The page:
Teeth (US, 2007)

Don't look now

Don't look now

Exploitation movies have a long history; basically films that seek primarily to titillate and shock cheaply whilst extracting maximum money from thrill-seeking youngsters. They became (more or less) mainstream in the late ’50s, along with the growth of the teen market; producer-directors such as Roger Corman churned out tons of movies independently of Hollywood. Unsurprisingly, they were usually horror movies. The premise of Teeth, a young girl has teeth in her vagina (vagina dentata) sits it squarely in this tradition and, just in case we didn’t notice it, characters are seen watching The Black Scorpion (1957) and The Gorgon (1964).

However, this is more than a thrill-seeker’s delight (though it is debateble whether males would actually get a thrill from the you-know-what’s-going-to-happen in this film), writer-director Mitchell Lichtenstein has made a terrific film that delves into Freud, sexual politics, ethical questions and black humour; and it’s also a great exploitation movie.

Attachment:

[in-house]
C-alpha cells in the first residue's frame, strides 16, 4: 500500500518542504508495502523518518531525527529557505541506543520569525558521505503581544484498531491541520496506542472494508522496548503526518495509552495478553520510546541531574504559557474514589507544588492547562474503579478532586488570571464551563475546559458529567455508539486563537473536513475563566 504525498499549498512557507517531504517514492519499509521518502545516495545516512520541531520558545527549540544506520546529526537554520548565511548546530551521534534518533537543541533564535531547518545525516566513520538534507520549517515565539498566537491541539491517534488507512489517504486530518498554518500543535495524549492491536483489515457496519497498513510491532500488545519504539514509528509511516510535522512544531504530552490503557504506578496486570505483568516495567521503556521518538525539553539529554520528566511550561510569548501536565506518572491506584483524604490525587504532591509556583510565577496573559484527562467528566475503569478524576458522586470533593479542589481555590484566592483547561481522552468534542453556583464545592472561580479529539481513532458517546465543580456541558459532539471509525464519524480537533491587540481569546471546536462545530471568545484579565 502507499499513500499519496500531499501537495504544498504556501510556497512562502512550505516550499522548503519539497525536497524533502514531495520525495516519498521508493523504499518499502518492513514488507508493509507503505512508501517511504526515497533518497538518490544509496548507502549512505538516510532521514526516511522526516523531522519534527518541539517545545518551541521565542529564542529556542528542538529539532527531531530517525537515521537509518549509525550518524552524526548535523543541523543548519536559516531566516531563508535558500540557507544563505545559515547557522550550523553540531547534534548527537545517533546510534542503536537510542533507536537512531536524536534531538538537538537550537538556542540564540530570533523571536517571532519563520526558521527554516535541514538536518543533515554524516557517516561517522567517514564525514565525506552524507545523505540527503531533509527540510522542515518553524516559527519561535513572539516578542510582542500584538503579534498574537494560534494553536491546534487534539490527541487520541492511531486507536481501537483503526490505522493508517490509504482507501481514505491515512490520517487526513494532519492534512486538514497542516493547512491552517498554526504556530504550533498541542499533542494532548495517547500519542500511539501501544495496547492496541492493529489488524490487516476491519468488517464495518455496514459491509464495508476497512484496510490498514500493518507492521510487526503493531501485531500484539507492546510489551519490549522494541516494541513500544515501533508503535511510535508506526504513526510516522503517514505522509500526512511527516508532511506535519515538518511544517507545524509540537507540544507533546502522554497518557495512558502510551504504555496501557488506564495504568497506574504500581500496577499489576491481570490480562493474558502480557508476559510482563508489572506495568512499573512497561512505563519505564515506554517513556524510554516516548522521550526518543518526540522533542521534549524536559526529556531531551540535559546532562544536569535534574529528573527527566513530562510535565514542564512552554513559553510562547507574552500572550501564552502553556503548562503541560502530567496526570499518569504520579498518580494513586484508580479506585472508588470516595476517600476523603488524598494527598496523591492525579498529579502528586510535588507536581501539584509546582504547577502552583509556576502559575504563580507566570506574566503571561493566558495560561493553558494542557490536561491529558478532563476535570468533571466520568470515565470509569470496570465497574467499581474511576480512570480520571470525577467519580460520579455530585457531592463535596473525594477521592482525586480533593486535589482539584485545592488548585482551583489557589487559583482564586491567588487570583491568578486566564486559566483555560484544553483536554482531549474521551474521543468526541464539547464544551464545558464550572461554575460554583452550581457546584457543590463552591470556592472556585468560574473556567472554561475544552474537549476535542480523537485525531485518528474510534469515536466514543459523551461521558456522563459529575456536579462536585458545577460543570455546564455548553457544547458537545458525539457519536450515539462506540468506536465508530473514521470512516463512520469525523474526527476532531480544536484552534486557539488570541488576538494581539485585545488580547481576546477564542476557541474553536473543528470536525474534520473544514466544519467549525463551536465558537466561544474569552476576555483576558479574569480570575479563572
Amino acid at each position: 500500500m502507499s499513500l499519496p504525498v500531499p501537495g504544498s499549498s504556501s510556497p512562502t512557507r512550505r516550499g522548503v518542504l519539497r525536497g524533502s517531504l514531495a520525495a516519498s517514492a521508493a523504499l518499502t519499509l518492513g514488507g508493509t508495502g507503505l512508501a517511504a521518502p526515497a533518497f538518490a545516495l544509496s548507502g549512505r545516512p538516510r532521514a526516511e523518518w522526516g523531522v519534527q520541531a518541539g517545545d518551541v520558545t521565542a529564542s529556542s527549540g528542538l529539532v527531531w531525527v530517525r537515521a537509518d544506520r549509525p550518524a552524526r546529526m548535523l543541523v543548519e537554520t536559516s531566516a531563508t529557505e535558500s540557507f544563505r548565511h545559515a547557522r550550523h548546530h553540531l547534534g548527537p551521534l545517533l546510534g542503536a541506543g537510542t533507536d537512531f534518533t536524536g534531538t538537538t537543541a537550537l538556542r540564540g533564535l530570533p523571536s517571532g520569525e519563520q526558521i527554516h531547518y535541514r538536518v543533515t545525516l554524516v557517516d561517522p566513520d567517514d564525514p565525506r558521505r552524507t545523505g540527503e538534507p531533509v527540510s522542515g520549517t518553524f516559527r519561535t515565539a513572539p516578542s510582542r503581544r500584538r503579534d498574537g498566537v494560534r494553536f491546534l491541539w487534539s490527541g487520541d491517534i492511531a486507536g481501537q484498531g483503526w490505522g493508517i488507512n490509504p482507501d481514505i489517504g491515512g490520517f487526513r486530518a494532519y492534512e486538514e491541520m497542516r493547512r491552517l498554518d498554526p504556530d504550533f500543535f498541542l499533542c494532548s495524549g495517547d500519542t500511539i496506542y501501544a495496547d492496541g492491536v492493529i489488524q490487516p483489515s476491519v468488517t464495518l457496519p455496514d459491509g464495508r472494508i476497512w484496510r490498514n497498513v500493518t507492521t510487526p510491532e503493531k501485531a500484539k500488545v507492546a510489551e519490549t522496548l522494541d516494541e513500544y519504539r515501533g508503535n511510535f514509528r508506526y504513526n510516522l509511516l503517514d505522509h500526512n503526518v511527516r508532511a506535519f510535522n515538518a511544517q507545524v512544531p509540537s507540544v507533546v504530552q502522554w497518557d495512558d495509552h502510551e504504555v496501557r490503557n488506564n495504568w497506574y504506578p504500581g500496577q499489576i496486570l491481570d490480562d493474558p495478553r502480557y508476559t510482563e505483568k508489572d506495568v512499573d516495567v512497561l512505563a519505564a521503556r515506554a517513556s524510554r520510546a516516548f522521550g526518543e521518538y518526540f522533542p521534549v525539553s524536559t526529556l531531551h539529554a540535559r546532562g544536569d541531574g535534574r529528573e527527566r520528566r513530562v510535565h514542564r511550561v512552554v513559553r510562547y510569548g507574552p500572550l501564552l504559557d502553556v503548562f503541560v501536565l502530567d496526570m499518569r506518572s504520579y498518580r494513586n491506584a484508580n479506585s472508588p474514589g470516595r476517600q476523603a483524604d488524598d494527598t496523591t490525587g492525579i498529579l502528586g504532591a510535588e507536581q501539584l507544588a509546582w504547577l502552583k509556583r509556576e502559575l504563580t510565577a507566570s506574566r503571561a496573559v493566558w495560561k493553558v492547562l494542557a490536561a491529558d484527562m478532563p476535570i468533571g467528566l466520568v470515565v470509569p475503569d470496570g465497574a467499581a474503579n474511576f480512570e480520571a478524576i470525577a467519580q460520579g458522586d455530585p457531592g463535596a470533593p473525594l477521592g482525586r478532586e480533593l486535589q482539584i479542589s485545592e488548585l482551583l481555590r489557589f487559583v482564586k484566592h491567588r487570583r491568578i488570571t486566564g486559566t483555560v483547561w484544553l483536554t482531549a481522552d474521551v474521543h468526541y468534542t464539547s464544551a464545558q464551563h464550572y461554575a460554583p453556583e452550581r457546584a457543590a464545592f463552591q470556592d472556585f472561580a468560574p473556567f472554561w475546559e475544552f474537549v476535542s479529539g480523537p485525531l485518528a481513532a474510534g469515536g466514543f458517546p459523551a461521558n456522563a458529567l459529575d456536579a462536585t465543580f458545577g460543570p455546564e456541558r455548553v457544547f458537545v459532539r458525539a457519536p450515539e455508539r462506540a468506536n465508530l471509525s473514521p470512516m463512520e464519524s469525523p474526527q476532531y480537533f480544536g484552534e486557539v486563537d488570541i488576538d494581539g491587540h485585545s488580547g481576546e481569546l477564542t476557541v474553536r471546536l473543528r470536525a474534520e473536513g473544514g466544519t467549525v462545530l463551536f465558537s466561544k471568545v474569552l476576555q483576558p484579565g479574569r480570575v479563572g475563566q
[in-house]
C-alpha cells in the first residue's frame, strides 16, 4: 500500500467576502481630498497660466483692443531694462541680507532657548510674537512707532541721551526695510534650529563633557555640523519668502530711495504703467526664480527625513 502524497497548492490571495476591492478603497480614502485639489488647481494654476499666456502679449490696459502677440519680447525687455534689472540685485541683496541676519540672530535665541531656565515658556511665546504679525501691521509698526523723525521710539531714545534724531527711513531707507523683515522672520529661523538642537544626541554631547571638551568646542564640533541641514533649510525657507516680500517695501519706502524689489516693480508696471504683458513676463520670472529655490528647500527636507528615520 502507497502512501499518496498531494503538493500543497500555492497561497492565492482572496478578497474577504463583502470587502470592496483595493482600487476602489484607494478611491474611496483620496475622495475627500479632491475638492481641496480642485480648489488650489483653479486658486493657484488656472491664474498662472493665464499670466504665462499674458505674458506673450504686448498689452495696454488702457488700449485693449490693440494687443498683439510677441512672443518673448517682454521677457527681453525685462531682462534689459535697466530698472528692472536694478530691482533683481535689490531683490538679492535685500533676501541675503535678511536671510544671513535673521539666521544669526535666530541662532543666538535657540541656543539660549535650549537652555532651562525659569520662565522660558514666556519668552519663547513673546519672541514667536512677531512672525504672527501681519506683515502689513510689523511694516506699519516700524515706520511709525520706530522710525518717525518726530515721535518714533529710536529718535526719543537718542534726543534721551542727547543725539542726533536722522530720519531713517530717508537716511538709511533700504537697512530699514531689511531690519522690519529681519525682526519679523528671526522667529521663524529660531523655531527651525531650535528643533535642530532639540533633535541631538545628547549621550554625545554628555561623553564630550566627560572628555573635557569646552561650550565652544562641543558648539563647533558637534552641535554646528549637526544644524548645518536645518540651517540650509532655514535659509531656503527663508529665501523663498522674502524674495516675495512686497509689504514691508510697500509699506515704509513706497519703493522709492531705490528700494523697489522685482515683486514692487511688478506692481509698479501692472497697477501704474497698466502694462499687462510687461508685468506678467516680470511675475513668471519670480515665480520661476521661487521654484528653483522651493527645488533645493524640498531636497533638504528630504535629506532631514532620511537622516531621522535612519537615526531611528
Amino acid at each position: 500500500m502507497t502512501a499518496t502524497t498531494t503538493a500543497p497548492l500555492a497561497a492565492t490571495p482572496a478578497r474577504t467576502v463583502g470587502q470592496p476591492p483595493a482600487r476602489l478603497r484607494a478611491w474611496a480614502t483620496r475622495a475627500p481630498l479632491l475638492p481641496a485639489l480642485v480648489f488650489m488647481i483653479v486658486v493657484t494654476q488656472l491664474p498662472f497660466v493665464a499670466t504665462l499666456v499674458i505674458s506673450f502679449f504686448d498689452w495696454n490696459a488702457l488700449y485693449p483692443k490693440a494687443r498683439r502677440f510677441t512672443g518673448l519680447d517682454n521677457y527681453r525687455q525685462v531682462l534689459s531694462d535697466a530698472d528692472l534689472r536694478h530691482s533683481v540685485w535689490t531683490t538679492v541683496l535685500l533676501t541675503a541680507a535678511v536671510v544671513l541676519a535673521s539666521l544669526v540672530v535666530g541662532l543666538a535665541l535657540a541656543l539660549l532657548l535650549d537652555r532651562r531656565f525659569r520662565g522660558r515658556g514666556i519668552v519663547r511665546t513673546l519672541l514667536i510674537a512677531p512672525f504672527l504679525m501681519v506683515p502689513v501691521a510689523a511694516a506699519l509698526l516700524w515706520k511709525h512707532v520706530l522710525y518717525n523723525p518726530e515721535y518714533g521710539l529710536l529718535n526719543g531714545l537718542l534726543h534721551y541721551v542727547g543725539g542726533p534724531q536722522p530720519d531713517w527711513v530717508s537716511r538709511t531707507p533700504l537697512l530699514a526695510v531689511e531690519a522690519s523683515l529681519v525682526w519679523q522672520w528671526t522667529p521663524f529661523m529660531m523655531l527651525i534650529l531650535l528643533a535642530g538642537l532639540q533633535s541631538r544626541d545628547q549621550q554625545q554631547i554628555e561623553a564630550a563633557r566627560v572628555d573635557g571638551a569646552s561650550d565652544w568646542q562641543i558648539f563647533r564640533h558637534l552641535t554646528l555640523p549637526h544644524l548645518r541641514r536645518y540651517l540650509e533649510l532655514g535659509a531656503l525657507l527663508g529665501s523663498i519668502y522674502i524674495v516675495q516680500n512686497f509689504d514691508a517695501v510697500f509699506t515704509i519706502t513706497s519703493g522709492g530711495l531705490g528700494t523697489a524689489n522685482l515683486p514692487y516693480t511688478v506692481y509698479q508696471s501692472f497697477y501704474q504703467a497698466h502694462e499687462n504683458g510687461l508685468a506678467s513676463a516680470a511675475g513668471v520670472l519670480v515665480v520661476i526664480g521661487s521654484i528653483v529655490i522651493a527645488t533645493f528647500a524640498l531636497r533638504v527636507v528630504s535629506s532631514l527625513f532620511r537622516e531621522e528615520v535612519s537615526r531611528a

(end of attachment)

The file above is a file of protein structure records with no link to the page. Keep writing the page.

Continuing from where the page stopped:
The protagonist is a ‘silver-ring-thing’ character who has pledged to remain a virgin until marriage. The first half hour or so deals with the sexual repression involved in such an undertaking and pokes fun at such ‘moral minority’ campaigns. Of course, sex and violence must follow in this genre and there’s a wonderful uneasiness between ‘wanting to see and not see’ what’s going to  happen. The film reclaims the conflicted spectator who’s been jaded by seeing too much in post-censorship film culture. Watch it if you dare.

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